If 2014 was the year of fear, uncertainty and doubt for streaming then 2015 is shaping up to be the year in which streaming starts to deliver. In fact so far streaming has helped drive revenue growth in the first half of 2015 for markets as diverse as Italy, Spain and Japan as well as of course in the streaming Nordic heartlands of Sweden, Denmark and Norway. All this despite an accompanying average decline in download revenue of 7%. But as I have long said, there is only so far that 9.99 AYCE (All You Can Eat) subscriptions can go. This value proposition and price point combination constrains appeal to the aficionados and the upper end of the mainstream. Pricing will be key to unlocking new users (as Spotify’s focus on the $1 a month for 3 months promo shows). However some highly influential elements within major labels are more resistant to pricing innovation now than they were this time last year. So don’t hold your breath for the long overdue pricing overhaul. The other side of the 9.99 AYCE equation though is just as important, namely choice, or rather, less choice. In fact, done right, cut down, niche music offerings should be able to fix the pricing conundrum too.
Too Much Content Is No Value At All
Most people are not interested in all the music in the world and most people are not interested in spending $9.99 (or the local market equivalent) a month for music. All the music in the world is a compelling proposition for super fans, but it is both a daunting prospect and more than is required for casual fans. In fact the supposed benefit becomes a problem, the excess of choice begets the Tyranny Of Choice. Indeed, just 5% of streaming catalogues is regularly frequented. Most of the rest is irrelevant for most consumers.
Cord Nevers Are A Music Industry Problem Too
Most music fans like one or more kinds of music most. While super fans are happy to pay for the ability to get everything, mainstreamers are not. This is exactly the dynamic we are seeing in the video space, with consumers increasingly turning to smaller, cheaper services such as Netflix and Amazon rather than paying through the nose for an excess of cable channels. The TV industry calls these consumers cord cutters (i.e. those that cancelled their TV subscriptions) and cord nevers (i.e. those that never paid for cable). Now the music industry is facing its own cord never challenge: consumers who have never taken up a music subscription and have no intention of doing so. In the past they would have spent some money on downloads, now they’re just watching more music videos YouTube. The music industry quite simply does not have a Netflix for its cord nevers to go to instead of the full priced subscription option.
The Case For Niche Playlist Services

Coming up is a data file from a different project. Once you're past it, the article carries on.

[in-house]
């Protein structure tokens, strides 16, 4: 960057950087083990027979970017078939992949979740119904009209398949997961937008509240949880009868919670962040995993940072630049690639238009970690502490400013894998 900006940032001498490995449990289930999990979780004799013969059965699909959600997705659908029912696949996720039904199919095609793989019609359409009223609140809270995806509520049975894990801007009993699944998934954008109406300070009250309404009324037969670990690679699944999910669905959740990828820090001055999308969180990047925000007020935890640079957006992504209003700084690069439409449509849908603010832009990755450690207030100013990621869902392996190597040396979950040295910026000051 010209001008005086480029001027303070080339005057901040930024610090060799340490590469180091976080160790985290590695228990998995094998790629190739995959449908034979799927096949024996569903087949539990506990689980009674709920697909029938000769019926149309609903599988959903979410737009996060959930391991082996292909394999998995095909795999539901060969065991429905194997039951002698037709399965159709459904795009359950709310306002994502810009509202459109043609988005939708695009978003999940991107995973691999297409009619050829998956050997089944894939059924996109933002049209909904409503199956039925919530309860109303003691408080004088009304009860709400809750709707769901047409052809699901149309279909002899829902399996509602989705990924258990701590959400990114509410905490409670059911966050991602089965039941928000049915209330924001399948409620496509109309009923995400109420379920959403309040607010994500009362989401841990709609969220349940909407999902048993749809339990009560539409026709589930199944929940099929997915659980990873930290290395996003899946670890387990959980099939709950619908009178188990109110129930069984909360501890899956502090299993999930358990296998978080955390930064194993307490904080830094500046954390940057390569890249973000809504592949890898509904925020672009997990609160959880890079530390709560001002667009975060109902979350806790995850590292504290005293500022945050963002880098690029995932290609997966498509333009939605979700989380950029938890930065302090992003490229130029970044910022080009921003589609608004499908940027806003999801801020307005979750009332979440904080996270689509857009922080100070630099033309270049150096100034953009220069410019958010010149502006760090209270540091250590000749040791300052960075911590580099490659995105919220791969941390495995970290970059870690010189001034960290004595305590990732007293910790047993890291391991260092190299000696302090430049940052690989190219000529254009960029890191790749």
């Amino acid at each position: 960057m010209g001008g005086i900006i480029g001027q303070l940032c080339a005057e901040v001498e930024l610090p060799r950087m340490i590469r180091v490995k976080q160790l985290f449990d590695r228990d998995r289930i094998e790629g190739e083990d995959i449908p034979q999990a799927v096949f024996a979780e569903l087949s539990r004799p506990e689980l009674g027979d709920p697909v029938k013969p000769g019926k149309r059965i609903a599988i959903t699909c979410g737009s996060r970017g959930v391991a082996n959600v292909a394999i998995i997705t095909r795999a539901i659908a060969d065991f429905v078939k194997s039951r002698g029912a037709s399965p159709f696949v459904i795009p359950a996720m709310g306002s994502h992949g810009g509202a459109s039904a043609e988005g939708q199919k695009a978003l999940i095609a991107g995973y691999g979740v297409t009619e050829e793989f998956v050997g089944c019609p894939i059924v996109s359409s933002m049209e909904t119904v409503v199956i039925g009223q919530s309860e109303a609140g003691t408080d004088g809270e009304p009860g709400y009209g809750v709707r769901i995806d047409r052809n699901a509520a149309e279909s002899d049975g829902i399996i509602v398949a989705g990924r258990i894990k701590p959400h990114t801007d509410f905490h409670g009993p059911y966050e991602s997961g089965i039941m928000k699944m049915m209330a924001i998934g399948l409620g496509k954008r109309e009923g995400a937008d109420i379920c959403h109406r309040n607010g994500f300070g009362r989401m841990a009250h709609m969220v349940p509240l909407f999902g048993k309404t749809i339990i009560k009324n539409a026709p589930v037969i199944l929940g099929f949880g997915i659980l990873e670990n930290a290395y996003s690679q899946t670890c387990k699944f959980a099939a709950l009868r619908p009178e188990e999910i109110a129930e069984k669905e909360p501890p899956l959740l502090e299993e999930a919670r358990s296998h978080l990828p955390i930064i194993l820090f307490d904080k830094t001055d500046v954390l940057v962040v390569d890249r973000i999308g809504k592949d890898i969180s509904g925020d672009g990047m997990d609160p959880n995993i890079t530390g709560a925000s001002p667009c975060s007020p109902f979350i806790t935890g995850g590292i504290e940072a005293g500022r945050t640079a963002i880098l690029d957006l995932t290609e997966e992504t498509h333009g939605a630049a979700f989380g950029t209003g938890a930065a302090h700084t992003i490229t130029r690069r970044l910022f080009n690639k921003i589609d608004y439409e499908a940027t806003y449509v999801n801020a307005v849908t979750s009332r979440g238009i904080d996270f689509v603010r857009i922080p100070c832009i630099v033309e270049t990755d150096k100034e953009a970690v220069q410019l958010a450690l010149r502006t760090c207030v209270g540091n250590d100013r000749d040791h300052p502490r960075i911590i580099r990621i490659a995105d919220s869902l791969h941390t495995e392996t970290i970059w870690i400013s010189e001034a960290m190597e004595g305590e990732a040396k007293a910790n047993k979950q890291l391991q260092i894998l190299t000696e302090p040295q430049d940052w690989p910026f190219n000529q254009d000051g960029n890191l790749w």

But give those more casual music fans a music app just built around their tastes and for a fraction of the price and the equation changes from zero sum. Imagine genre specific playlist apps for $3 or $4 month. A dozen curated playlists, a handful of featured albums and a couple of radio stations, all just of your favourite style of music and all streamed into a dedicated app. Not only does this proposition deliver clear value, it also gives the industry an opportunity to open up new users that have thus far not been swayed by the broader utility play of AYCE services.
Imagine a Country app, a Classic Rock app, a Hip-Hop app, a Metal app, an EDM app, a Jazz app…. Each of these would create clear appeal within the mainstream elements of genre fan bases. And while there is some risk of cannibalizing $9.99 services, this should be small if they are 100% curated (i.e. no on demand element) because they would be unlikely to appeal to aficionados and the super-mainstream. These niche music apps could be delivered by standalone curated playlist service providers like MusicQubed, white label providers like Medianet and Omnifone, or even by AYCE services like Spotify ‘doing-a-Facebook’ by spinning out standalone apps.
The Marketplace Needs Niche Services Right Now
Niche services are not however a nice-to-have, an optional extra for the industry. They will be crucial to unlocking the scale end of the subscription market and they will be needed sooner rather than later. Organic subscription growth (i.e. not including the temporary adrenaline shot of Spotify’s limited time price promotions) is not growing fast enough. Apple Music looks set to add a significant amount of new users before year-end but many of those will come at the direct expense of the incumbents. All the while YouTube is leaving everyone else for dust: the amount of net new video streams (i.e. free YouTube views) in H1 2015 was more than double that of net new audio streams.
The 9.99 AYCE model still has a lot of life in it yet, but just as the mobile phone market has far more choice than high end devices, so the subscription market desperately needs the diversity that niche services would bring.